Dogs are one of the few remaining precious things in life. Dogs are good–providing the world with ceaselessly comforting and fiercely loyal companions. Truth be told, we’ve reached a point where not liking dogs just feels a bit, well, wrong–like admitting you hate sweets or can’t stand the feeling of a freshly made bed. Or, more relevantly, that you just weren’t a fan of the cute n’ cozy indie game you had hoped you would love.
Sundae Month’s Pupperazzi is, conceptually, adorable. Set in a world almost entirely inhabited by playful pooches, the first-person photography game perfectly aligns with a growing desire for more peaceful experiences, making it ideal for those looking for cozy games. However, all these warm fuzzy feelings and vibrant world aren’t enough to make up for Pupperazzi’s frustrating lack of variety when it comes to things to do, which ultimately leads to a repetitive gameplay loop.
In Pupperazzi, you play a living camera, equipped with stringy limbs and hands perfectly crafted for giving pets and throwing frisbees. Your photo-filled adventure begins in a small cove beside a lighthouse, where an endearing “sea dog” clad in a yellow fisherman’s jacket greets you with a simple request: Take a picture of him.
The competitive disc-flinging of Windjammers is uniquely appealing. I’ve long heard of its majesty from the anime/alt-fighting game community (and particular game media figures). and a few heated sessions of high-speed dashing, tossing, and lobbing was all it took to be won over. Over the decades, this once-obscure arcade game has gained a reputation and a devoted competitive scene. And now, almost 30 years after the original game’s debut, Windjammers 2 has emerged to show why old and new players alike should explode with excitement over the prospect of throwing a virtual frisbee.
The core concepts of Windjammers 2 are the same as its much-loved predecessor: Take the basics of Pong (throw the disc into an opponent’s goal space to win as they attempt to block and launch it back), add an international cast of characters with unique abilities, throw in a bunch of offensive and defensive options, then toss them all in one of several varied arenas to fight in the most intense, high-powered disc-tossing competition you’ve ever seen. The combination of skills, quick reactions, mind games, and clever movement make for a fast-paced experience with a broad appeal and surprisingly high skill ceiling.
It’s not all the same as before, however. Windjammers 2 adds four new selectable characters to the cast, ranging from the super-speedy Jao Raposa to the hulking disc-chucking powerhouse Max Hurricane. Each character comes with unique super shots to dazzle and confuse opponents. New offensive and defensive maneuvers have been added, such as a button that immediately smashes a disc back at the opponent at high speed, and the ability to jump, intercept, and counter-throw a high-flying lobbed disc. These skills, combined with the unique characteristics and special attacks of each character, add a satisfying new layer of competitive depth and strategy to an already intense competitive game.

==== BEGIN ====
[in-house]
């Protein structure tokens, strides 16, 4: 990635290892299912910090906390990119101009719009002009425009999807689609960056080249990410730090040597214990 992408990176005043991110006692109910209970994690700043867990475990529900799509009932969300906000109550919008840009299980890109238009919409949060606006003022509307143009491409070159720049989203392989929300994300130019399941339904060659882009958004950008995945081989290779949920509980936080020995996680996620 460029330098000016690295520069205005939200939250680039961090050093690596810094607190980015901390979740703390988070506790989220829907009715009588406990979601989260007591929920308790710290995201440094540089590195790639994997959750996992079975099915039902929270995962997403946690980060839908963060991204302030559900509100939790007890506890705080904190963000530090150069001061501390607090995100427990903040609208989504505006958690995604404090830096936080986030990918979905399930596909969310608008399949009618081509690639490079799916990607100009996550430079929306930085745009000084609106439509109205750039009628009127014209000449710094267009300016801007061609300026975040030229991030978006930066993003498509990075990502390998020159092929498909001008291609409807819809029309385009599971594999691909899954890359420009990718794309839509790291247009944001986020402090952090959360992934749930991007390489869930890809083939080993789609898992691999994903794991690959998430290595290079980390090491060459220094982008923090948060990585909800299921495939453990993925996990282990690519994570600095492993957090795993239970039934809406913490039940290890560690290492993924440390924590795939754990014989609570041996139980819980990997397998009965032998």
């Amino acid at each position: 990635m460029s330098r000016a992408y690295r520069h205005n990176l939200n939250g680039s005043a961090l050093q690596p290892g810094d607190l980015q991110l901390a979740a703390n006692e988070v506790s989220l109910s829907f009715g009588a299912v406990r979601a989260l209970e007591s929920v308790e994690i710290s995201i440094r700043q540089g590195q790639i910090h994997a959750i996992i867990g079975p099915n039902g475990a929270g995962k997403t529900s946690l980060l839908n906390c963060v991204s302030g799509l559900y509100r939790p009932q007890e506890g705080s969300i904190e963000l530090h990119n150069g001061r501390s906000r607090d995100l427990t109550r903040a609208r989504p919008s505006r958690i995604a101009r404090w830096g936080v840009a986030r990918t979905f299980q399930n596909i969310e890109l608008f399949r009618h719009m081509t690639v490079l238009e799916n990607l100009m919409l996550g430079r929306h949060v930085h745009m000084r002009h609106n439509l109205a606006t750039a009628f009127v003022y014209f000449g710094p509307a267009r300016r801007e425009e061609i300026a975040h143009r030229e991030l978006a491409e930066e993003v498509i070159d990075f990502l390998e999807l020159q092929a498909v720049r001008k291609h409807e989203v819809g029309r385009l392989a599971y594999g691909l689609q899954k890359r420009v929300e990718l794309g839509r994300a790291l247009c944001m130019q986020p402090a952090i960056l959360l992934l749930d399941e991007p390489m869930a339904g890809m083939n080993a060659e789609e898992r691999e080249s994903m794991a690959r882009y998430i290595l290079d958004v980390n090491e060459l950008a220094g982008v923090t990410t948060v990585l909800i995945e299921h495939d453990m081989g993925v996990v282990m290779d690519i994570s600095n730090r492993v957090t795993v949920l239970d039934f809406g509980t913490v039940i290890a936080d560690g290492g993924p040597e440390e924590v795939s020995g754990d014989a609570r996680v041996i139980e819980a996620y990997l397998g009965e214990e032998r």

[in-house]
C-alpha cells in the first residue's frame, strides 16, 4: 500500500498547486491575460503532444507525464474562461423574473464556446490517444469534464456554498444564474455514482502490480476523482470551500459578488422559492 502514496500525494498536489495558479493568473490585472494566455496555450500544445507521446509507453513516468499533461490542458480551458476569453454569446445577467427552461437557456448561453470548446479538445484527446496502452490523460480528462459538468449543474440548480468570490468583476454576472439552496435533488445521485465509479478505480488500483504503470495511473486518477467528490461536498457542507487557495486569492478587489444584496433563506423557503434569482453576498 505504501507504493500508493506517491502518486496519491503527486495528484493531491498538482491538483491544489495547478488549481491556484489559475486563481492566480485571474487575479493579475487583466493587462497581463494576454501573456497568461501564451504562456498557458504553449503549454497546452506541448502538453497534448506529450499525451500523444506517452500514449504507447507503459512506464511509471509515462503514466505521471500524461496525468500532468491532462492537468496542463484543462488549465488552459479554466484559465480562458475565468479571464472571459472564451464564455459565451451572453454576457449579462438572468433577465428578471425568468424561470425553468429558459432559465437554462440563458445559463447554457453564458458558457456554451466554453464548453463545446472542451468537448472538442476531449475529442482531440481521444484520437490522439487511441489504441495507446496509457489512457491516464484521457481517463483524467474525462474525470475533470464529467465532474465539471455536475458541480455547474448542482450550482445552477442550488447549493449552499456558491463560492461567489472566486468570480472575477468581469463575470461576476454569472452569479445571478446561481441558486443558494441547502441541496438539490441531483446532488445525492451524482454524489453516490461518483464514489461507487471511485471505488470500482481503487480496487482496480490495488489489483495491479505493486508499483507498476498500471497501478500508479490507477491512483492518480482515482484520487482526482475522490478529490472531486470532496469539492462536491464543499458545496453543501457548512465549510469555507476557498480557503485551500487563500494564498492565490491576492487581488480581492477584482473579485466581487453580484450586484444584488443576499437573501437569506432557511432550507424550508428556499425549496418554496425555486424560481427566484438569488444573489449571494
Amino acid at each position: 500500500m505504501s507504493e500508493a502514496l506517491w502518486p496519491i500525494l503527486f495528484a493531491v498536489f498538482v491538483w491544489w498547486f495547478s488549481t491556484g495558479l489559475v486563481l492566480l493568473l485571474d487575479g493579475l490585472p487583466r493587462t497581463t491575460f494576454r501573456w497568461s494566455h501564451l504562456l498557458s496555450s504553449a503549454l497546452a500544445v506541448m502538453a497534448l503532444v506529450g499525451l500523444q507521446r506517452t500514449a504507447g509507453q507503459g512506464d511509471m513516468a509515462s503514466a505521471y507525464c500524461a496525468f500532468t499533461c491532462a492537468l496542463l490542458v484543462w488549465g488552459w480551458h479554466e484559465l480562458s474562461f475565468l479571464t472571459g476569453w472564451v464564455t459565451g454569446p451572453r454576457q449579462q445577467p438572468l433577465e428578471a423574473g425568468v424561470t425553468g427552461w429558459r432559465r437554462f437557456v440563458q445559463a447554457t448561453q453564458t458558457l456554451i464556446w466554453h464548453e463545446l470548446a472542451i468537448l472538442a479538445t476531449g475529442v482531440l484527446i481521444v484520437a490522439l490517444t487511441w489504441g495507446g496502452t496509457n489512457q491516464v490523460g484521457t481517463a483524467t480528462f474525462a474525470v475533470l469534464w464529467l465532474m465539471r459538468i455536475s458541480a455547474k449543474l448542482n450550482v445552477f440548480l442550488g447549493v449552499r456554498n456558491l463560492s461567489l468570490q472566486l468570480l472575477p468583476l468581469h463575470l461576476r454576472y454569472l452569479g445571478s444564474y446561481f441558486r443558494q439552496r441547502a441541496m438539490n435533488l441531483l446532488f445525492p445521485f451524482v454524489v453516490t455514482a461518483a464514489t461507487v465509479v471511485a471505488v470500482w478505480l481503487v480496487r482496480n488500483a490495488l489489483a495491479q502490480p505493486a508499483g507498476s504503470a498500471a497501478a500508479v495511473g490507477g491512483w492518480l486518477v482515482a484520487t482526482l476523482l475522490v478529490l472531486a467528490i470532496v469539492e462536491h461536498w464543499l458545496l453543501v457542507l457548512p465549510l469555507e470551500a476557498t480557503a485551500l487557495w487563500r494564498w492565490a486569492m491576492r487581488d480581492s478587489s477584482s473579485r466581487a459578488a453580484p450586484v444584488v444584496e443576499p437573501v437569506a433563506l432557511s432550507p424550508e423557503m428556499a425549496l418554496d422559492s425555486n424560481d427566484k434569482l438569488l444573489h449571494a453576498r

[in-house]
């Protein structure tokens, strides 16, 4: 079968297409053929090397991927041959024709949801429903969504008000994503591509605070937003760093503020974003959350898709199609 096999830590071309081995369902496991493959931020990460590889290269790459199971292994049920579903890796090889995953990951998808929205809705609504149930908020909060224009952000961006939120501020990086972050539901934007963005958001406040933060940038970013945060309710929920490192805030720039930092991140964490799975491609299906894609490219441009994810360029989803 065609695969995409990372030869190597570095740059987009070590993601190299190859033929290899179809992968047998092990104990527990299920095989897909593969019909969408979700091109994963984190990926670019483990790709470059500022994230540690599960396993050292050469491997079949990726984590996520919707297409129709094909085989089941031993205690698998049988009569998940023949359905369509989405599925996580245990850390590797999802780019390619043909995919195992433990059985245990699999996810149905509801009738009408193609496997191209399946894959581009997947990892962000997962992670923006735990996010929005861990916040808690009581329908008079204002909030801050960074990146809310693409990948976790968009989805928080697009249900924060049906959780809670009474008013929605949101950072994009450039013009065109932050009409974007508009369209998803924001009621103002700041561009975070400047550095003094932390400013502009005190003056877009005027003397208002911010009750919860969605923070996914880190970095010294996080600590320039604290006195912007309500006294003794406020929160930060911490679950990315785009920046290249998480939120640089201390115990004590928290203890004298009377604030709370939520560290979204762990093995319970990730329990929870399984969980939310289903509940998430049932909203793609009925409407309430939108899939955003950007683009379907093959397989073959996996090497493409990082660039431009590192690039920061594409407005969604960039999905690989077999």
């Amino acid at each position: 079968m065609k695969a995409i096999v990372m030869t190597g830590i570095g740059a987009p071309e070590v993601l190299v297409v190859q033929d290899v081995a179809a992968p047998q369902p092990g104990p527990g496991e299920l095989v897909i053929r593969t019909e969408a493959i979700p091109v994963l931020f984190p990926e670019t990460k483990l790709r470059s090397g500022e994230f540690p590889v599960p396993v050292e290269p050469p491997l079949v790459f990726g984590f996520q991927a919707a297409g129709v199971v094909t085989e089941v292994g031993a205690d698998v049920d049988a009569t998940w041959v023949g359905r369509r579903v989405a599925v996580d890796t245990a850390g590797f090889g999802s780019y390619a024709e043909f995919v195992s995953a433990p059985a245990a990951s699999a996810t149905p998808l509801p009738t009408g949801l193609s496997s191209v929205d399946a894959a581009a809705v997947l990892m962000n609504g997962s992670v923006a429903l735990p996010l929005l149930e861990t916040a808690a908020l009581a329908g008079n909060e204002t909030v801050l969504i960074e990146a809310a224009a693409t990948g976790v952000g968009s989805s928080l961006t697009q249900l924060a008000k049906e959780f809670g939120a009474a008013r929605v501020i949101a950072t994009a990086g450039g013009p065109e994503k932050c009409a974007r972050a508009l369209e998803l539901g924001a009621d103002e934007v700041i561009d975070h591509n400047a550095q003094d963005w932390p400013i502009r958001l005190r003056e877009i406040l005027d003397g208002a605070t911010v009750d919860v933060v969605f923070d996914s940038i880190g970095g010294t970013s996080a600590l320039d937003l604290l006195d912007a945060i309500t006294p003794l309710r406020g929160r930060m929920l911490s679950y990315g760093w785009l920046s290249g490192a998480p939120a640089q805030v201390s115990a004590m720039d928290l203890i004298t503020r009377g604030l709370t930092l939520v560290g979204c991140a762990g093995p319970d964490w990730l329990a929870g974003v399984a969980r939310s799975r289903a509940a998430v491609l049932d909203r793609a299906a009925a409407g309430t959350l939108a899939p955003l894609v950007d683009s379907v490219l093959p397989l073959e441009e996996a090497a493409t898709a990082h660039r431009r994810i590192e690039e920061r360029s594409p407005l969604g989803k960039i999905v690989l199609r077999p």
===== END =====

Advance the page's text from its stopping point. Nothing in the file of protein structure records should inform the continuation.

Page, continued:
I couldn’t help but pump my arm and mutter a “hell yes” as my squad finished up our first successful incursion in Rainbow Six Extraction. Even on the easier difficulties, missions had proven to be brutal. And yet, we’d cleared an incursion without a single operator going down, playing a mission that just an hour before had been too challenging for us to even get a third of the way through. But we persevered after our initial failure. We discussed the pros and cons of our operators’ unique gadgets, made plans to take subsequent incursions at a more careful pace, and promised to stick together until the mission was finished. Teamwork won the day for us–and that satisfying sense of camaraderie is Extraction’s greatest hook.
A spin-off of Rainbow Six Siege, Ubisoft Montreal’s team-based first-person shooter Extraction doesn’t initially present as your typical Rainbow Six game. In Extraction, select members of international counter-terrorism unit Rainbow are called in to form REACT, a team tasked with studying and fighting against parasitic aliens called Archaeans. This is a bit more otherworldly in comparison to the more earthly concerns that Rainbow usually fights against, but the core gameplay tenets that define the Rainbow Six games are present in Extraction. Yeah, you’re fighting aliens, but a successful mission is still entirely dependent on teamwork, communication, and your ability to adapt to difficult situations. It’s a compelling gameplay loop, one made far more fun if you have two friends to jump into the fray with you.